Our right to vote

4th Mar 2020

This month is Women’s History month, and with it being an election year, it seems prudent to mention women’s suffrage. (Suffrage, by the way, is simply the right to vote.)

The writers of the Constitution had clearly spelled out voting was the right of every citizen. But for some reason, when people read ‘citizen’, they assumed that meant men, but not women.

Women started campaigning for the right to vote in the 1820’s and 1830’s, but the 19th Amendment that granted us that right wasn’t ratified until 1920. That’s 100 years of organizing, rallying, campaigning, and protesting, just to be given the same rights as men.

That just goes to show, it’s important to stand up for what you believe in. Keep fighting the fight, even when it doesn’t feel like any progress is being made.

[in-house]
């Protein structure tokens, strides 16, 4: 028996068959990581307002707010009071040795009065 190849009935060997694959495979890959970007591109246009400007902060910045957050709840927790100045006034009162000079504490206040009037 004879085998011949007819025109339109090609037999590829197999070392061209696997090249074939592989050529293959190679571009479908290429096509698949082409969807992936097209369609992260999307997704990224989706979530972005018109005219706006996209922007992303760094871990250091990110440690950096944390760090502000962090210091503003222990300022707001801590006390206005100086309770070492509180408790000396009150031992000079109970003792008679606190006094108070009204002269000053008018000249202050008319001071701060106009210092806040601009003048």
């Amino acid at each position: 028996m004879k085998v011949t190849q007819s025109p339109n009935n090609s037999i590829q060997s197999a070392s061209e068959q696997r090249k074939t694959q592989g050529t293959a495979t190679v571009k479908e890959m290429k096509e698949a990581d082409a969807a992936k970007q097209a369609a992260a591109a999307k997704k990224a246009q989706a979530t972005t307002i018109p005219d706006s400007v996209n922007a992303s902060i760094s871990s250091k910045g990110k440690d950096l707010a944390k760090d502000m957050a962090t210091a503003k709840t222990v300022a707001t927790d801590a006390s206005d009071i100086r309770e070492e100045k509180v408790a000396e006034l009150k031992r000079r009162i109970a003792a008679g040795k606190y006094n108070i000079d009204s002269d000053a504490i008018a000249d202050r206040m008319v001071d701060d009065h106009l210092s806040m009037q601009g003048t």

It can be easy to think, ‘I’m just one person of millions’. What does my vote matter? It does. All of those individuals putting their voices together matter.

If you like things the way they are, and want them to stay that way, vote. If you don’t like the way things are, and want them to change, vote. Whatever you want to see happen, put your vote behind it.

Participate. Resist. Stand your ground. Raise your voice. March. Rally. When you believe strongly about something, speak up. Generations of people before us doing the same thing is what has gotten us the rights and freedoms and privileges we have today. We still have a long way to go before we see true equality and inclusion. Let’s be the ones that stand up for those rights for future generations.

If you’re interested in the history of it, this article has a great summary, including some of the women responsible for leading those movements over the years.

Photo by Element5 Digital on Unsplash